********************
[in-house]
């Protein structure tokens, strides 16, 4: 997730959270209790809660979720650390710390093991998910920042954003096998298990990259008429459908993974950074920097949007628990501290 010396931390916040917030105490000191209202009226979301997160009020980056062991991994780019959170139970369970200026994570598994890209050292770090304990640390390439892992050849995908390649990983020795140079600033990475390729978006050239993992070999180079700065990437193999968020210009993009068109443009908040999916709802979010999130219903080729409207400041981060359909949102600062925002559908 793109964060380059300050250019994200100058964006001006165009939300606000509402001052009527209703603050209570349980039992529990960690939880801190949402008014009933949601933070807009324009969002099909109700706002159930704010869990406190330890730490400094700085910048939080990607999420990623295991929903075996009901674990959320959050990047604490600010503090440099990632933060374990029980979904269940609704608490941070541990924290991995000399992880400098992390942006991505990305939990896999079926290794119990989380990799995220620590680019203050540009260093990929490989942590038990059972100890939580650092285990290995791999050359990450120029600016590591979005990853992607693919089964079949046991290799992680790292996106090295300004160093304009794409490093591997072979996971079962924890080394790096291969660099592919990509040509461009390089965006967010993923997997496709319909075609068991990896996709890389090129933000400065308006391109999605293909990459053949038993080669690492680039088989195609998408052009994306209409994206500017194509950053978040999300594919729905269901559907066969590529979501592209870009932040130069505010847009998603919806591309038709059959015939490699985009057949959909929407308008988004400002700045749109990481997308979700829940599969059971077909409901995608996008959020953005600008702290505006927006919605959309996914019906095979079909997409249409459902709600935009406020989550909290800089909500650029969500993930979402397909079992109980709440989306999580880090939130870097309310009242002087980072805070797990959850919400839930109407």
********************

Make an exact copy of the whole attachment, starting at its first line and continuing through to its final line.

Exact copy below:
[in-house]
């Protein structure tokens, strides 16, 4: 997730959270209790809660979720650390710390093991998910920042954003096998298990990259008429459908993974950074920097949007628990501290 010396931390916040917030105490000191209202009226979301997160009020980056062991991994780019959170139970369970200026994570598994890209050292770090304990640390390439892992050849995908390649990983020795140079600033990475390729978006050239993992070999180079700065990437193999968020210009993009068109443009908040999916709802979010999130219903080729409207400041981060359909949102600062925002559908 793109964060380059300050250019994200100058964006001006165009939300606000509402001052009527209703603050209570349980039992529990960690939880801190949402008014009933949601933070807009324009969002099909109700706002159930704010869990406190330890730490400094700085910048939080990607999420990623295991929903075996009901674990959320959050990047604490600010503090440099990632933060374990029980979904269940609704608490941070541990924290991995000399992880400098992390942006991505990305939990896999079926290794119990989380990799995220620590680019203050540009260093990929490989942590038990059972100890939580650092285990290995791999050359990450120029600016590591979005990853992607693919089964079949046991290799992680790292996106090295300004160093304009794409490093591997072979996971079962924890080394790096291969660099592919990509040509461009390089965006967010993923997997496709319909075609068991990896996709890389090129933000400065308006391109999605293909990459053949038993080669690492680039088989195609998408052009994306209409994206500017194509950053978040999300594919729905269901559907066969590529979501592209870009932040130069505010847009998603919806591309038709059959015939490699985009057949959909929407308008988004400002700045749109990481997308979700829940599969059971077909409901995608996008959020953005600008702290505006927006919605959309996914019906095979079909997409249409459902709600935009406020989550909290800089909500650029969500993930979402397909079992109980709440989306999580880090939130870097309310009242002087980072805070797990959850919400839930109407």